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Effects of processed red meat consumption on the risk of type 2 diabetes and cardiovascular diseases among Korean adults: the Korean Genome and Epidemiology Study

  • Jakyung Son
  • Yujin Lee
  • Kyong ParkEmail author
Original Contribution
  • 255 Downloads

Abstract

Purpose

Few studies have evaluated the effects of processed red meat (PRM) consumption on chronic disease risk, especially among low average PRM consumption populations. This study examined association between PRM intake and type 2 diabetes mellitus (T2DM) and cardiovascular disease (CVD) incidences in Korea.

Methods

Participants (n = 10,030; aged 40–69 years) were recruited from the Ansan–Ansung cohort study, a subset of Korean Genome Epidemiology Study. Validated 103-item semi-quantitative food frequency questionnaire was used to assess dietary information, at baseline (2001–2002) and at second follow-up (2005–2006). T2DM and CVD incidences were identified using biennial questionnaire-based interview during a 10-year follow-up period. Cox proportional hazards regression analysis was used to calculate multivariable-adjusted hazard ratios (HRs) and 95% confidence intervals (CIs).

Results

Over the 10-year follow-up period, 668 and 493 incident cases of T2DM (62,130 person-years) and CVD (63,150 person-years), respectively, were documented. In crude models, comparing the highest and lowest levels of PRM intake, no significant association occurred with incident T2DM [HR, 95% CI (0.94, 0.76–1.17)], while significant association occurred with incident CVD (0.67, 0.51–0.88). However, in adjusted models, this association was no longer significant, showing HRs (95% CI) of PRM intake for T2DM and CVD of 1.07 (0.85–1.35) and 1.14 (0.85–1.55), respectively.

Conclusions

PRM intake did not affect T2DM and CVD incidences among Korean middle-aged adults, although extremely low average consumption of PRM may explain the finding. Therefore, limiting PRM intake may not be a top priority for the prevention of chronic diseases in Korean population.

Keywords

Processed red meat Diabetes mellitus Cardiovascular disease Cohort study Korean 

Notes

Acknowledgements

Data in this study were from the Korean Genome and Epidemiology Study (KoGES; 4851-302), National Research Institute of Health, Centers for Disease Control and Prevention, Ministry for Health and Welfare, Republic of Korea. This work was supported by the Basic Science Research Program through the National Research Foundation of Korea (NRF) funded by the Ministry of Science, ICT and Future Planning (Grant number: NRF-2017R1A1A3A04069759). The founding sponsors had no role in the design of the study; in the collection, analyses, or interpretation of data; in the writing of the manuscript, and in the decision to publish the results.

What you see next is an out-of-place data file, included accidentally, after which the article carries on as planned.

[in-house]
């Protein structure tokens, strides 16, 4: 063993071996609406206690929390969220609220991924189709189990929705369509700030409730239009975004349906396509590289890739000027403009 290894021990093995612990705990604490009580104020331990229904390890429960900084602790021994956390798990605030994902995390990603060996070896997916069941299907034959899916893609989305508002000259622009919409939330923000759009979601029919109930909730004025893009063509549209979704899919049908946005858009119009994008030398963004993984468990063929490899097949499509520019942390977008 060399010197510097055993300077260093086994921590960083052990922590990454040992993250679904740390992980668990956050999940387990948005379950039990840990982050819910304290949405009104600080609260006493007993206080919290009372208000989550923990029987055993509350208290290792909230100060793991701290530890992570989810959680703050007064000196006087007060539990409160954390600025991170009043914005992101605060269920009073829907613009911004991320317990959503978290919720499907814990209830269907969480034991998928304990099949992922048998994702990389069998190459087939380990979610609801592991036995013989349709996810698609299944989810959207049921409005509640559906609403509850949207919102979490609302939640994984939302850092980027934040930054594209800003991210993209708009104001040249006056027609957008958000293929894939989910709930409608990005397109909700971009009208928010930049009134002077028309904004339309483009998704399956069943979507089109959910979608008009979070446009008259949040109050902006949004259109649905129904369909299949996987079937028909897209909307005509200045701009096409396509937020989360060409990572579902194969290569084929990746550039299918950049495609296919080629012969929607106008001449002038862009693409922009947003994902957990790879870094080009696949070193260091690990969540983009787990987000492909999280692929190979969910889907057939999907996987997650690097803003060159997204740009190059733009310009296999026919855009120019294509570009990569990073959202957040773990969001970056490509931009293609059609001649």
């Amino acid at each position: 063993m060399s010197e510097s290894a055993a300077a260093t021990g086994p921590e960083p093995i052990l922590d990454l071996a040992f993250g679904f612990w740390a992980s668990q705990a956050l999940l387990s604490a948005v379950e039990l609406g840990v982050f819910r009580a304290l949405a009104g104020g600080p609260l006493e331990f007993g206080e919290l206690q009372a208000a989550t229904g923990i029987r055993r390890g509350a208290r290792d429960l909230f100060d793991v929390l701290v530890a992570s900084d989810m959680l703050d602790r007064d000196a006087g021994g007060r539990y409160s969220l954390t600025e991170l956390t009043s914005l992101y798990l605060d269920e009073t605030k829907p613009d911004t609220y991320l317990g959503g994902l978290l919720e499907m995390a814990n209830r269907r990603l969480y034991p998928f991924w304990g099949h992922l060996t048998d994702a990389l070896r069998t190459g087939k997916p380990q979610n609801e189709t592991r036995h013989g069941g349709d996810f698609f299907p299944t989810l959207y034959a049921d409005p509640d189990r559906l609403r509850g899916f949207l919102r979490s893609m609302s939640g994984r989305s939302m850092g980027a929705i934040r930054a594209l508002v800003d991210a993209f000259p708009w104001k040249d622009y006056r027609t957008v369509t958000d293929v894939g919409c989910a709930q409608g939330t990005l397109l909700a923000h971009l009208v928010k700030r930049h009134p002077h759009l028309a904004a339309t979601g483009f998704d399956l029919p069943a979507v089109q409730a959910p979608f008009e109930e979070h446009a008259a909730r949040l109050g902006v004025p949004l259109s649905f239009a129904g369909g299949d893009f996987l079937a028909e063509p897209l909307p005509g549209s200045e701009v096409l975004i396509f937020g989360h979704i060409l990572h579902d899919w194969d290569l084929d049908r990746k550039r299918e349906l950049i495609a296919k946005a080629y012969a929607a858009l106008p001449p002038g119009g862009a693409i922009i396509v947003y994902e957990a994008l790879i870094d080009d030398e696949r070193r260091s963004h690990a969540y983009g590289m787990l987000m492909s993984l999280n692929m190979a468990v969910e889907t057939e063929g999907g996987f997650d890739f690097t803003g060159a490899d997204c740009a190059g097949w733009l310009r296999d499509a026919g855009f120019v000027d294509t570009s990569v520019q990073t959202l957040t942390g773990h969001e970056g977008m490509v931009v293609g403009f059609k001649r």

Author contributions

JS contributed to the writing original draft preparation, formal analysis, visualization, and software. JS, YL and KP contributed to the investigation, data curation, and writing the review and editing. KP contributed to the conceptualization, supervision, project administration, resources, funding acquisition, and validation. All authors read and approved the final manuscript.

Compliance with ethical standards

Conflict of interest

The authors declare that they have no conflict of interest.

Ethical approval

This study was approved by the Institutional Review Board (IRB) of the Korea Centers for Disease Control and Prevention (IRB number: KU-IRB-15-EX-256-A-1), and the research procedure for the second analysis was approved by the Yeungnam University IRB (7002016-E-2016-003).

Informed consent

Written informed consent was obtained from all participants.

Supplementary material

394_2018_1799_MOESM1_ESM.docx (482 kb)
Online Resource 1: Hazard ratios for incidence type 2 diabetes mellitus and cardiovascular diseases by potential modifiers (DOCX 481 KB)
394_2018_1799_MOESM2_ESM.docx (104 kb)
Online Resource 2: Overall disease-free survival by levels of processed red meat intake (DOCX 103 KB)

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Copyright information

© Springer-Verlag GmbH Germany, part of Springer Nature 2018

Authors and Affiliations

  1. 1.Department of Food and NutritionYeungnam UniversityGyeongsanRepublic of Korea

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